(4.2) u p = i = 1 m j = 1 α i j ( x i j p ) M a and v p = i = 1 n j = 1 β i j ( y i j p ) M a

for some m , n N , x i j , y i j E 1 , and α i j , β i j R . Then, according to Definition 4.1, we have

(4.3) ( T q F T p ) ( u p ) = i = 1 m j = 1 α i j ( T q f T p ) ( x i j p ) , ( T q F T p ) ( v p ) = i = 1 n j = 1 β i j ( T q f T p ) ( y i j p ) .

( b ) By Lemma 3.2, (4.2), and (4.3), we obtain

(4.4) ( T q F T p ) ( u p ) , ( T q F T p ) ( v p ) a = i = 1 m j = 1 α i j ( T q f T p ) ( x i j p ) , k = 1 n = 1 β k ( T q f T p ) ( y k p ) a = i = 1 m k = 1 n j = 1 α i j = 1 β k ( T q f T p ) ( x i j p ) , ( T q f T p ) ( y k p ) a = i = 1 m k = 1 n j = 1 α i j = 1 β k x i j p , y k p a = i = 1 m j = 1 α i j ( x i j p ) , k = 1 n = 1 β k ( y k p ) a = u p , v p a

for all u , v GS ( E 1 , p ) . That is, T q F T p preserves the inner product. Indeed, equality (4.4) is an extended version of Lemma 3.2.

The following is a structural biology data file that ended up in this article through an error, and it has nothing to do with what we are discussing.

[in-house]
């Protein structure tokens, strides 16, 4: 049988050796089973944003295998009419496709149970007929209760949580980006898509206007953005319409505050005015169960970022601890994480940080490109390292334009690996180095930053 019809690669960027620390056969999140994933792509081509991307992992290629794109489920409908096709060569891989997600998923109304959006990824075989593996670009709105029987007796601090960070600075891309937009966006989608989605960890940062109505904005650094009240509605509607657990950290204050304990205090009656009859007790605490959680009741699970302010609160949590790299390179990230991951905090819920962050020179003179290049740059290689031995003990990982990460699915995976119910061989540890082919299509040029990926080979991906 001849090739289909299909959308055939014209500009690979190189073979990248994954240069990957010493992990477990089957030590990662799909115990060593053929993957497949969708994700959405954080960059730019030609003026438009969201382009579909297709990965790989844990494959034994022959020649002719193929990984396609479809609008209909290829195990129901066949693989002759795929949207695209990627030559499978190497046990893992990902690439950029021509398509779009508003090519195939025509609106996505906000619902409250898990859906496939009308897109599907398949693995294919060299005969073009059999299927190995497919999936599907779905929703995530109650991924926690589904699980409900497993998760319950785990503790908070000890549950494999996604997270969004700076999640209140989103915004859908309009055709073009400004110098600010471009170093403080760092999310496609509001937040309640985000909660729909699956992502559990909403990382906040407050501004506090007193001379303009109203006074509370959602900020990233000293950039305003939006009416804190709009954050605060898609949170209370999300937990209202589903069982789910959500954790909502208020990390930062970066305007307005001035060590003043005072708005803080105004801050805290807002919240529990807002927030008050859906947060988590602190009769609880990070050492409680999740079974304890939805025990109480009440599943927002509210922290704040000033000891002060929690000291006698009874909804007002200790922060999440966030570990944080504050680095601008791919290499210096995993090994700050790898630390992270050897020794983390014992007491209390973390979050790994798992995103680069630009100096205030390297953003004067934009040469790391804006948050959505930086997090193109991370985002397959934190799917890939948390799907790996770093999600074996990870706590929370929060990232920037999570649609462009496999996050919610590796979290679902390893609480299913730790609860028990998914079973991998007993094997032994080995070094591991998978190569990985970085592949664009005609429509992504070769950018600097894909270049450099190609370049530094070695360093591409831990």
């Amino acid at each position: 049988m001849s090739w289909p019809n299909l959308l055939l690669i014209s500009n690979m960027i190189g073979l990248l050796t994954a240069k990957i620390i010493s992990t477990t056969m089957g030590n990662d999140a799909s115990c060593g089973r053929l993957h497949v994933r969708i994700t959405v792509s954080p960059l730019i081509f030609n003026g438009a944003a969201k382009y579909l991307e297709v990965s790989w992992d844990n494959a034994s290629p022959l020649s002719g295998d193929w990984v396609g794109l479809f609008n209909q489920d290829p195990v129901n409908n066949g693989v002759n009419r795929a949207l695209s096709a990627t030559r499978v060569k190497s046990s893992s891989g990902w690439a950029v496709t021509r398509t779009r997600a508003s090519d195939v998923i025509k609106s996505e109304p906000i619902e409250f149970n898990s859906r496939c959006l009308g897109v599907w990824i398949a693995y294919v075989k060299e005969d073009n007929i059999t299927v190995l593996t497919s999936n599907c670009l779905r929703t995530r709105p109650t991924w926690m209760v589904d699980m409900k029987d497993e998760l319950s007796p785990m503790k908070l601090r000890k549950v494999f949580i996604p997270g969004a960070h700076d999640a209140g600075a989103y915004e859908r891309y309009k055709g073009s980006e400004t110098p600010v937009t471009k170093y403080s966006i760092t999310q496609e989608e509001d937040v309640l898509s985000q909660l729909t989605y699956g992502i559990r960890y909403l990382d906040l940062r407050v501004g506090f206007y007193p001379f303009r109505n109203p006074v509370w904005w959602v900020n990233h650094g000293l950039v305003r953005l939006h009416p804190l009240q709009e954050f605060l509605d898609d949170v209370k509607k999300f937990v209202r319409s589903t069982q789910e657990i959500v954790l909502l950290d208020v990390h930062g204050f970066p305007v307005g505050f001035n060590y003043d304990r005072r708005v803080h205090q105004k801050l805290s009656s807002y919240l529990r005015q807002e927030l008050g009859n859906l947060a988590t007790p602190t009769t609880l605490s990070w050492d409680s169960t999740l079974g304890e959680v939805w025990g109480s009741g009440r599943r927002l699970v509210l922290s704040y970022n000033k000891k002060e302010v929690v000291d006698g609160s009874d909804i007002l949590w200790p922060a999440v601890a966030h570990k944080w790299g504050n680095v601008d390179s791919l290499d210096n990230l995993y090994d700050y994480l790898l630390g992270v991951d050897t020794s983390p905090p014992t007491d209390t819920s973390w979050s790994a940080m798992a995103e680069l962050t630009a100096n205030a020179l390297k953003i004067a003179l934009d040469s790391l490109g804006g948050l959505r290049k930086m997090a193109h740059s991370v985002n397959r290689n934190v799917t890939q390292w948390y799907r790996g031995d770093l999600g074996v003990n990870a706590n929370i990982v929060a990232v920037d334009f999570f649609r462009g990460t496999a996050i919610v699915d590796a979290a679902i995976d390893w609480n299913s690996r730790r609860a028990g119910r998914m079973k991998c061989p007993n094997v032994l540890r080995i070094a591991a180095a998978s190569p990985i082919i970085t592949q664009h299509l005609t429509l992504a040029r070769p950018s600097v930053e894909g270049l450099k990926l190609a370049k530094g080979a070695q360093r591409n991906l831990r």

( c ) By using equality (4.4), we further obtain

d a ( F ( u ) , F ( v ) ) 2 = F ( u ) F ( v ) a 2 = ( T q F T p ) ( u p ) ( T q F T p ) ( v p ) a 2 = ( T q F T p ) ( u p ) ( T q F T p ) ( v p ) ,

( T q F T p ) ( u p ) ( T q F T p ) ( v p ) a = u p , u p a u p , v p a v p , u p a + v p , v p a = ( u p ) ( v p ) , ( u p ) ( v p ) a = ( u p ) ( v p ) a 2 = u v a 2 = d a ( u , v ) 2

for all u , v GS ( E 1 , p ) , i.e., F is a d a -isometry.

( d ) Now, let u and v be arbitrary elements of GS ( E 1 , p ) . Then, it holds that u p GS ( E 1 , p ) p , v p GS ( E 1 , p ) p , and α ( u p ) + β ( v p ) GS ( E 1 , p ) p for any α , β R , because GS ( E 1 , p ) p is a real vector space.

We obtain